in Campiglia dei Berici
The two villas in Campiglia dei Berici designed for the Repeta family, nobles of Vicenza, represent one of the more significant examples of the strong relationship between the ideals and aspirations of their client and their architects’ choices.
Unfortunately, there’s no trace left of the first one, designed by Andrea Palladio for Mario Repeta (who wanted to dignify the memory of his father Francesco, a humanist aristocrat, with this villa). The only evidence left is its description in the treatise “I Quattro Libri dell’Architettura”, which conveys the idea of a peculiar building. The villa, in fact, is developed on only one floor and it presents itself as a long portico that contains a vast courtyard on three sides.
No ornamental element distinguishes the main building from those destined for agricultural activity. Curiously, the classical pediment (that usually dignified the façades of villas) dominates the passage from the courtyard to the fields. As a result, Mario Repeta’s villa is the expression of an original way of life in which equalitarian Lutheran ideals (which constitute the cause of an anonymous accusation presented against Mario in 1569) and the ellenic culture of Giangiorgio Trissino‘s circle merge.
This leads to the refusal of hierarchical orders or discrimination between aristocrats and “peasants”, and therefore to a building regularly marked by columns like the agora. It is a nostalgic memory of the calm and harmonious world of the Greek, open and hospitable like the “House of the Greek” described by Palladio.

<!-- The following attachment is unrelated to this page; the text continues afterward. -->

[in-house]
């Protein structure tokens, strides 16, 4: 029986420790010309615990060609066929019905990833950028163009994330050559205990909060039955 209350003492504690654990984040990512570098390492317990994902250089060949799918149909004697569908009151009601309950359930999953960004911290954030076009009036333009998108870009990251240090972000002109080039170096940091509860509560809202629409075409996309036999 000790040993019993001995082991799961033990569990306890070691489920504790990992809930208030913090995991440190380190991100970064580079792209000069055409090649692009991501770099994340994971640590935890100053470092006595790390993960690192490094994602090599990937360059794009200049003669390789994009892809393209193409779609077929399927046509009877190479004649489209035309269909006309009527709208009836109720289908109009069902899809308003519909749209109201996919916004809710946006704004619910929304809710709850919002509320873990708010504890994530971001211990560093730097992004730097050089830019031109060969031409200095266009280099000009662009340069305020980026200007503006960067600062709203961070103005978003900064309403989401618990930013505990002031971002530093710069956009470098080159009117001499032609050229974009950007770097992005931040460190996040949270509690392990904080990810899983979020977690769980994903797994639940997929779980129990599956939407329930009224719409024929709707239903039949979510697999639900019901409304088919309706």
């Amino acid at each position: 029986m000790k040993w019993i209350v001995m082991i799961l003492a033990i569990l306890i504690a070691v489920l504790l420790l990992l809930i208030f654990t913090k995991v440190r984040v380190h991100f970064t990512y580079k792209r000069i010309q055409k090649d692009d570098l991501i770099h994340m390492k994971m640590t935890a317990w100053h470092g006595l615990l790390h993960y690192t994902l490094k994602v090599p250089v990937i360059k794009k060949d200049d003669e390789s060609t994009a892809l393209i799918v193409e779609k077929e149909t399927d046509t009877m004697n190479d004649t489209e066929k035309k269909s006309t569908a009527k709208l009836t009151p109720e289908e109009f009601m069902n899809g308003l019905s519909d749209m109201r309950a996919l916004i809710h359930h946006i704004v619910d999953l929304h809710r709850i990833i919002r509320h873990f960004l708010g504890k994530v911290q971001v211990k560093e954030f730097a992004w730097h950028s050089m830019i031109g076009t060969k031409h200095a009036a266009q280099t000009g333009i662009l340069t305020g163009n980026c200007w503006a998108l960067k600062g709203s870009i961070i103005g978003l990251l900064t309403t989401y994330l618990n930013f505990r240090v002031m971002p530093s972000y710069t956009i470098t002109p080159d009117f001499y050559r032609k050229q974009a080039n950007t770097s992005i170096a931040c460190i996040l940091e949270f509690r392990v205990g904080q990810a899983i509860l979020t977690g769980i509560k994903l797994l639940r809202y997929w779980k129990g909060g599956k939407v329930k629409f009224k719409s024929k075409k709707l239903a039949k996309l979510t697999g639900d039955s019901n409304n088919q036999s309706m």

The frescoes by Giambattista Maganza il Vecchio that adorned the inside walls of the villa should be interpreted in the same manner. They represented the Virtues so that the host could put his friends up in the different rooms according to the virtue that best matched the personality of the guest (“alloggiare i suoi forestieri et amici nella camera di quella virtù, alla quale essi gli parranno haver più inclinato l’animo“). It was, however, an utopia, a plan that mirrored the ideal of a refined humanist suspected of heresy and that would be totally incomprehensible for the successors.
The villa (still existing) built in 1672 for Enea and Scipione Repeta is completely different. According to its clients, it is more elegant than the one designed by Palladio because it best matches the aesthetic ideals of the seventeenth century. It is a closed and austere building, with a loggia only in the back façade, separated from the main street by a deep moat. This military and feudal imprint was appropriate to the owners of that villa – they belonged to a family that had ruled over the feud of Campiglia since 1217 and that, in order to confirm their feudal rights, was obliged by the Serenissima to do military service, as established in a 1703 document. As a result, the new villa is austere, separated from the rustic buildings and accompanied by a “Serraglio” destined for military exercises. It thus becomes the mirror of the ambitions and aspirations of the feudal lords of Campiglia.